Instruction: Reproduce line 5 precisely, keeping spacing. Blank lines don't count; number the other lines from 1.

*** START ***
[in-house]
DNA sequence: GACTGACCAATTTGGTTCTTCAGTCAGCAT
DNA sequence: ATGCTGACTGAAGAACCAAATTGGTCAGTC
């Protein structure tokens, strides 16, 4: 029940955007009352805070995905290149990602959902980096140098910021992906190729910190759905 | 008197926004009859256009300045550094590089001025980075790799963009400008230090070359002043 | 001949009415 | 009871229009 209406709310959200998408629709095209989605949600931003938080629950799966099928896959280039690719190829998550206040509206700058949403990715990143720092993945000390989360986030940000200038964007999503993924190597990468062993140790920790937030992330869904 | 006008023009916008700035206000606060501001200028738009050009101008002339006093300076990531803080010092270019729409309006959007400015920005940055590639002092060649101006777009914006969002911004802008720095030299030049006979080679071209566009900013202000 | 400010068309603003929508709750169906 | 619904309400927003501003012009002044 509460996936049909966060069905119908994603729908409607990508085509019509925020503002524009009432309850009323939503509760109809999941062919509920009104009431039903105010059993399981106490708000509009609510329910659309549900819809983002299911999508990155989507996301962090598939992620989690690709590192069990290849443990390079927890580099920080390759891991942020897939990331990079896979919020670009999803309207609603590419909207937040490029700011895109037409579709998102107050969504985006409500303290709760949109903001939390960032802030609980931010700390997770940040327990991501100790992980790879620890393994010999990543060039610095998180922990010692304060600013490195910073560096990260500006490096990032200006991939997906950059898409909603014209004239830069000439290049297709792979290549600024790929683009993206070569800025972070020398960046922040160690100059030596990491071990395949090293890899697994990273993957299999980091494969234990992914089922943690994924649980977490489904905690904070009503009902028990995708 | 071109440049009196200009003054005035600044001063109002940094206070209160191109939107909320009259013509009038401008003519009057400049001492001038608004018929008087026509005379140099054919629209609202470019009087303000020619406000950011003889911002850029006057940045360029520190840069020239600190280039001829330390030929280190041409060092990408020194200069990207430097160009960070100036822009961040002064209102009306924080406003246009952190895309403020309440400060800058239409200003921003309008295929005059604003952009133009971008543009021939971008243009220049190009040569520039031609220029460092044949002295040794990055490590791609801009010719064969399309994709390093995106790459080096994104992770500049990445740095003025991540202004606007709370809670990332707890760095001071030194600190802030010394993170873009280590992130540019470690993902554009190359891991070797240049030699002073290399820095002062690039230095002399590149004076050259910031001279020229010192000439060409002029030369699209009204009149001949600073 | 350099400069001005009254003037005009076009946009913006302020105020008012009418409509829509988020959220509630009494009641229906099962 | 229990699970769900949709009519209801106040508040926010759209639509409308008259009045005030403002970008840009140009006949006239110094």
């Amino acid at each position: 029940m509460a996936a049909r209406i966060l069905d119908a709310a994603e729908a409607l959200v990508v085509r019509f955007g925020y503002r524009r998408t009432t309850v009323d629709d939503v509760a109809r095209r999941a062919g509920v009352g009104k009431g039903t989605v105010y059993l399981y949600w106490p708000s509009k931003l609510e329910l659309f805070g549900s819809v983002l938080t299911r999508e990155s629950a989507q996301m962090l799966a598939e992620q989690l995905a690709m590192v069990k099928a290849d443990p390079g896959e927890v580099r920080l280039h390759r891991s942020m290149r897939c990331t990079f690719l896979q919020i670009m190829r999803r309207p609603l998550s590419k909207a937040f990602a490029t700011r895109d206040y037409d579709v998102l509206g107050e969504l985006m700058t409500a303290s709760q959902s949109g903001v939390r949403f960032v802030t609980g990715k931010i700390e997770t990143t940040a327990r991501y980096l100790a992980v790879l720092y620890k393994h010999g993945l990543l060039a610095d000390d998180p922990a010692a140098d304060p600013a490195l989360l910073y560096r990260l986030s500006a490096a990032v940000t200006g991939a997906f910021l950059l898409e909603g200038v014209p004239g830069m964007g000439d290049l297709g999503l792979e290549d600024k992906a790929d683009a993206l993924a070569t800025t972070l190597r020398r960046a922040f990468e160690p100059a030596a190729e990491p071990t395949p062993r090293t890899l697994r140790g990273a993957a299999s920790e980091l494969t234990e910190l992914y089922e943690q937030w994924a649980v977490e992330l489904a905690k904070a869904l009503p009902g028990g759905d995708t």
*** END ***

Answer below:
């Amino acid at each position: 029940m509460a996936a049909r209406i966060l069905d119908a709310a994603e729908a409607l959200v990508v085509r019509f955007g925020y503002r524009r998408t009432t309850v009323d629709d939503v509760a109809r095209r999941a062919g509920v009352g009104k009431g039903t989605v105010y059993l399981y949600w106490p708000s509009k931003l609510e329910l659309f805070g549900s819809v983002l938080t299911r999508e990155s629950a989507q996301m962090l799966a598939e992620q989690l995905a690709m590192v069990k099928a290849d443990p390079g896959e927890v580099r920080l280039h390759r891991s942020m290149r897939c990331t990079f690719l896979q919020i670009m190829r999803r309207p609603l998550s590419k909207a937040f990602a490029t700011r895109d206040y037409d579709v998102l509206g107050e969504l985006m700058t409500a303290s709760q959902s949109g903001v939390r949403f960032v802030t609980g990715k931010i700390e997770t990143t940040a327990r991501y980096l100790a992980v790879l720092y620890k393994h010999g993945l990543l060039a610095d000390d998180p922990a010692a140098d304060p600013a490195l989360l910073y560096r990260l986030s500006a490096a990032v940000t200006g991939a997906f910021l950059l898409e909603g200038v014209p004239g830069m964007g000439d290049l297709g999503l792979e290549d600024k992906a790929d683009a993206l993924a070569t800025t972070l190597r020398r960046a922040f990468e160690p100059a030596a190729e990491p071990t395949p062993r090293t890899l697994r140790g990273a993957a299999s920790e980091l494969t234990e910190l992914y089922e943690q937030w994924a649980v977490e992330l489904a905690k904070a869904l009503p009902g028990g759905d995708t």